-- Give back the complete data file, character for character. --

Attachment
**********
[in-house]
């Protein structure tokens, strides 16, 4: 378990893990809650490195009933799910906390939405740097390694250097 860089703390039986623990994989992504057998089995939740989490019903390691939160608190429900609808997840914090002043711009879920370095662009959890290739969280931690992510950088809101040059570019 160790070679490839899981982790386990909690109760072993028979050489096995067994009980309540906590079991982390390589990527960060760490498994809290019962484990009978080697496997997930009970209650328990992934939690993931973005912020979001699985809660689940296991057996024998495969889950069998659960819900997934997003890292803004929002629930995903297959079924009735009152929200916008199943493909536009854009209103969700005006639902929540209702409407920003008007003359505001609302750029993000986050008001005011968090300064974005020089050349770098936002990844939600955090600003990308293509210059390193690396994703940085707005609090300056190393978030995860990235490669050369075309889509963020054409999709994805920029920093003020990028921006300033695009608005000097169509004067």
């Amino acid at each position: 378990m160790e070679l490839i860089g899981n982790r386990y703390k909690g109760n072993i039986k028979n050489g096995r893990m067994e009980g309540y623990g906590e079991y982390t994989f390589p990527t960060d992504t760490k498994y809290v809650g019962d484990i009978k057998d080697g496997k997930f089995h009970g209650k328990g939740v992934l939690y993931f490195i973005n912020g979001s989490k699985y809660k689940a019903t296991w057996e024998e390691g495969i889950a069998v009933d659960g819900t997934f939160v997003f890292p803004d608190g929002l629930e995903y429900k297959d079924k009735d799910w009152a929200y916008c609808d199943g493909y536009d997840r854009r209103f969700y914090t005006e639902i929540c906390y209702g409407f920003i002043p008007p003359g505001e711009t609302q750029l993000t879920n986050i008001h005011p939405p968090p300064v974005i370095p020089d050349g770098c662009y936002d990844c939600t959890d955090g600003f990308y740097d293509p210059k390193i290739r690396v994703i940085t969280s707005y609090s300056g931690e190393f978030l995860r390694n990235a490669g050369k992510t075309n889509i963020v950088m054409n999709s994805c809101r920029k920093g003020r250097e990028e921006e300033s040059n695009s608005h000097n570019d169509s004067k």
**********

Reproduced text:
[in-house]
């Protein structure tokens, strides 16, 4: 378990893990809650490195009933799910906390939405740097390694250097 860089703390039986623990994989992504057998089995939740989490019903390691939160608190429900609808997840914090002043711009879920370095662009959890290739969280931690992510950088809101040059570019 160790070679490839899981982790386990909690109760072993028979050489096995067994009980309540906590079991982390390589990527960060760490498994809290019962484990009978080697496997997930009970209650328990992934939690993931973005912020979001699985809660689940296991057996024998495969889950069998659960819900997934997003890292803004929002629930995903297959079924009735009152929200916008199943493909536009854009209103969700005006639902929540209702409407920003008007003359505001609302750029993000986050008001005011968090300064974005020089050349770098936002990844939600955090600003990308293509210059390193690396994703940085707005609090300056190393978030995860990235490669050369075309889509963020054409999709994805920029920093003020990028921006300033695009608005000097169509004067």
């Amino acid at each position: 378990m160790e070679l490839i860089g899981n982790r386990y703390k909690g109760n072993i039986k028979n050489g096995r893990m067994e009980g309540y623990g906590e079991y982390t994989f390589p990527t960060d992504t760490k498994y809290v809650g019962d484990i009978k057998d080697g496997k997930f089995h009970g209650k328990g939740v992934l939690y993931f490195i973005n912020g979001s989490k699985y809660k689940a019903t296991w057996e024998e390691g495969i889950a069998v009933d659960g819900t997934f939160v997003f890292p803004d608190g929002l629930e995903y429900k297959d079924k009735d799910w009152a929200y916008c609808d199943g493909y536009d997840r854009r209103f969700y914090t005006e639902i929540c906390y209702g409407f920003i002043p008007p003359g505001e711009t609302q750029l993000t879920n986050i008001h005011p939405p968090p300064v974005i370095p020089d050349g770098c662009y936002d990844c939600t959890d955090g600003f990308y740097d293509p210059k390193i290739r690396v994703i940085t969280s707005y609090s300056g931690e190393f978030l995860r390694n990235a490669g050369k992510t075309n889509i963020v950088m054409n999709s994805c809101r920029k920093g003020r250097e990028e921006e300033s040059n695009s608005h000097n570019d169509s004067k």